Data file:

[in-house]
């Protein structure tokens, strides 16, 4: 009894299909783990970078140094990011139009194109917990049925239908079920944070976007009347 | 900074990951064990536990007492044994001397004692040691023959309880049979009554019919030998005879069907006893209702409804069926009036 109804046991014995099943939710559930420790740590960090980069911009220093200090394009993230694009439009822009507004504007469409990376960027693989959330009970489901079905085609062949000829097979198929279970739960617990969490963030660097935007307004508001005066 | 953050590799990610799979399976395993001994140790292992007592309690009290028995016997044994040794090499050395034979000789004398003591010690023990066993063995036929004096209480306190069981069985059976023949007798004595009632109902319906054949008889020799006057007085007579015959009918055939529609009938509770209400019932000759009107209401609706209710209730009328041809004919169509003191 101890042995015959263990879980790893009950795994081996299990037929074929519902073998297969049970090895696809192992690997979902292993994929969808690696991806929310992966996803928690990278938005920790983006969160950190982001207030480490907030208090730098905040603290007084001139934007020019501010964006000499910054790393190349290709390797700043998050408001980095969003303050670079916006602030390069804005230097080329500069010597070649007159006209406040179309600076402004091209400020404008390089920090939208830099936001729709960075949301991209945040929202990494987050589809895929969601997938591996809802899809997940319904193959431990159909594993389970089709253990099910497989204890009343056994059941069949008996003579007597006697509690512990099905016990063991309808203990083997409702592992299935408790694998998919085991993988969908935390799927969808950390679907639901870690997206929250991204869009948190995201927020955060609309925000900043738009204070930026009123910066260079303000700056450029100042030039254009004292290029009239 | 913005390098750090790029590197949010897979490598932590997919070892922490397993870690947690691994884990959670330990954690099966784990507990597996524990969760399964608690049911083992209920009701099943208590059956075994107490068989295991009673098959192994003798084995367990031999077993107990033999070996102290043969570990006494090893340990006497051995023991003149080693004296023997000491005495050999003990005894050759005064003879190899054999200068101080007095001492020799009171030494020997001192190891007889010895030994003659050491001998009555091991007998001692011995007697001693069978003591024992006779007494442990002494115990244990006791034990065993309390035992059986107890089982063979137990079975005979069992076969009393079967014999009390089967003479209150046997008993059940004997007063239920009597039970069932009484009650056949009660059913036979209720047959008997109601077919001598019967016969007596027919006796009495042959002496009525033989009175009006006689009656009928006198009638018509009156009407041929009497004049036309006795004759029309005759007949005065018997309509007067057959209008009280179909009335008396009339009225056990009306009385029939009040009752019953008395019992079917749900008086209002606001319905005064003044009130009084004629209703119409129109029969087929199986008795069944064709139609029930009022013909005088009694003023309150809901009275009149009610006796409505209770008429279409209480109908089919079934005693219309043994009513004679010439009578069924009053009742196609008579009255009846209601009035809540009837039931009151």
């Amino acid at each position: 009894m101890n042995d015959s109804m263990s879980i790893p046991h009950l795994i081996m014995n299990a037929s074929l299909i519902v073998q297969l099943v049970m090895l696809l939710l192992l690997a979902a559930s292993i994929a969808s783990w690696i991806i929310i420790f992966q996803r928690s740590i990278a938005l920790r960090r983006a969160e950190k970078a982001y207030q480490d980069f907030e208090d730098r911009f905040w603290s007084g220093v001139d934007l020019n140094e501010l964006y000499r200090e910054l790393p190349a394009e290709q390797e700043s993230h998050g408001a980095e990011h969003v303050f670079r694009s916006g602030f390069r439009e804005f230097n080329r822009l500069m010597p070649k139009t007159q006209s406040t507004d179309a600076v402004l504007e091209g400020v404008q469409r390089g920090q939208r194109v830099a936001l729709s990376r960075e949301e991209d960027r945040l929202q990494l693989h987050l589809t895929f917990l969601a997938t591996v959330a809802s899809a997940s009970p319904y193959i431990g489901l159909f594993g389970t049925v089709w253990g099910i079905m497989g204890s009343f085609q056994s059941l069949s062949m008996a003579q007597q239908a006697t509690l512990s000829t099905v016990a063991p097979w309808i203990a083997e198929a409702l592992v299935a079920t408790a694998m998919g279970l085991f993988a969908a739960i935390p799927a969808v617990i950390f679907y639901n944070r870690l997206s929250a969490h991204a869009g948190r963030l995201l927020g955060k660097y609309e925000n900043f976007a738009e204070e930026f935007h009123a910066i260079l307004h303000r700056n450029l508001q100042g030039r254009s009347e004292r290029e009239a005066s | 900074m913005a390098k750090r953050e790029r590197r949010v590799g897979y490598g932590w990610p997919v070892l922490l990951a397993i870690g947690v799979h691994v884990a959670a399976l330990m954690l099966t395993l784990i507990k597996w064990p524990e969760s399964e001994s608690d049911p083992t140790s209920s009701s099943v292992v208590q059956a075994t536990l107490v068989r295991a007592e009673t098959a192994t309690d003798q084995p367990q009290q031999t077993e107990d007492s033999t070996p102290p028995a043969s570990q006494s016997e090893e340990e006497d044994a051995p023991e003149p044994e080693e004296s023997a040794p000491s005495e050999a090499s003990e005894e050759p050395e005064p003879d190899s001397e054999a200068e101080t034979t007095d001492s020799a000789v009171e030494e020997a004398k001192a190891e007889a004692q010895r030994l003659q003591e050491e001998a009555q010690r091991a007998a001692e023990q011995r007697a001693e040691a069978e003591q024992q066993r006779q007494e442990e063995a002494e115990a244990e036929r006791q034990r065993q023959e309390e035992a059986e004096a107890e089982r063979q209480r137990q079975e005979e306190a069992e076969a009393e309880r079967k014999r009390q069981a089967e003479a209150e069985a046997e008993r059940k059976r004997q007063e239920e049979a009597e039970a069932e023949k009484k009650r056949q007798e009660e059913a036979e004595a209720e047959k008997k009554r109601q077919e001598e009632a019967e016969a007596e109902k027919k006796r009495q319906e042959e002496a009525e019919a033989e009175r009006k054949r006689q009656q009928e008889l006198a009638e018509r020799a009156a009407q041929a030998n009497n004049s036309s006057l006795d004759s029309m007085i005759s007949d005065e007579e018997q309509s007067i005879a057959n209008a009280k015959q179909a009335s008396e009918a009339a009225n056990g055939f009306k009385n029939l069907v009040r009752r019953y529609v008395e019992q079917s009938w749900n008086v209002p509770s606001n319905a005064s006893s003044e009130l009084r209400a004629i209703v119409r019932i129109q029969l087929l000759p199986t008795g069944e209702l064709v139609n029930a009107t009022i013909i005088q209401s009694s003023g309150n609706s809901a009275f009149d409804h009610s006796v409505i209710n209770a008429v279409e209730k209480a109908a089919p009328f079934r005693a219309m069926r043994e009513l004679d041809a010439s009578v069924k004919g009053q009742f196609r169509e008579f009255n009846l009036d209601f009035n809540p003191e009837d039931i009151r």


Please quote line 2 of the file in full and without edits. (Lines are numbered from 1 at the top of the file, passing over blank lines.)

């Protein structure tokens, strides 16, 4: 009894299909783990970078140094990011139009194109917990049925239908079920944070976007009347 | 900074990951064990536990007492044994001397004692040691023959309880049979009554019919030998005879069907006893209702409804069926009036 109804046991014995099943939710559930420790740590960090980069911009220093200090394009993230694009439009822009507004504007469409990376960027693989959330009970489901079905085609062949000829097979198929279970739960617990969490963030660097935007307004508001005066 | 953050590799990610799979399976395993001994140790292992007592309690009290028995016997044994040794090499050395034979000789004398003591010690023990066993063995036929004096209480306190069981069985059976023949007798004595009632109902319906054949008889020799006057007085007579015959009918055939529609009938509770209400019932000759009107209401609706209710209730009328041809004919169509003191 101890042995015959263990879980790893009950795994081996299990037929074929519902073998297969049970090895696809192992690997979902292993994929969808690696991806929310992966996803928690990278938005920790983006969160950190982001207030480490907030208090730098905040603290007084001139934007020019501010964006000499910054790393190349290709390797700043998050408001980095969003303050670079916006602030390069804005230097080329500069010597070649007159006209406040179309600076402004091209400020404008390089920090939208830099936001729709960075949301991209945040929202990494987050589809895929969601997938591996809802899809997940319904193959431990159909594993389970089709253990099910497989204890009343056994059941069949008996003579007597006697509690512990099905016990063991309808203990083997409702592992299935408790694998998919085991993988969908935390799927969808950390679907639901870690997206929250991204869009948190995201927020955060609309925000900043738009204070930026009123910066260079303000700056450029100042030039254009004292290029009239 | 913005390098750090790029590197949010897979490598932590997919070892922490397993870690947690691994884990959670330990954690099966784990507990597996524990969760399964608690049911083992209920009701099943208590059956075994107490068989295991009673098959192994003798084995367990031999077993107990033999070996102290043969570990006494090893340990006497051995023991003149080693004296023997000491005495050999003990005894050759005064003879190899054999200068101080007095001492020799009171030494020997001192190891007889010895030994003659050491001998009555091991007998001692011995007697001693069978003591024992006779007494442990002494115990244990006791034990065993309390035992059986107890089982063979137990079975005979069992076969009393079967014999009390089967003479209150046997008993059940004997007063239920009597039970069932009484009650056949009660059913036979209720047959008997109601077919001598019967016969007596027919006796009495042959002496009525033989009175009006006689009656009928006198009638018509009156009407041929009497004049036309006795004759029309005759007949005065018997309509007067057959209008009280179909009335008396009339009225056990009306009385029939009040009752019953008395019992079917749900008086209002606001319905005064003044009130009084004629209703119409129109029969087929199986008795069944064709139609029930009022013909005088009694003023309150809901009275009149009610006796409505209770008429279409209480109908089919079934005693219309043994009513004679010439009578069924009053009742196609008579009255009846209601009035809540009837039931009151």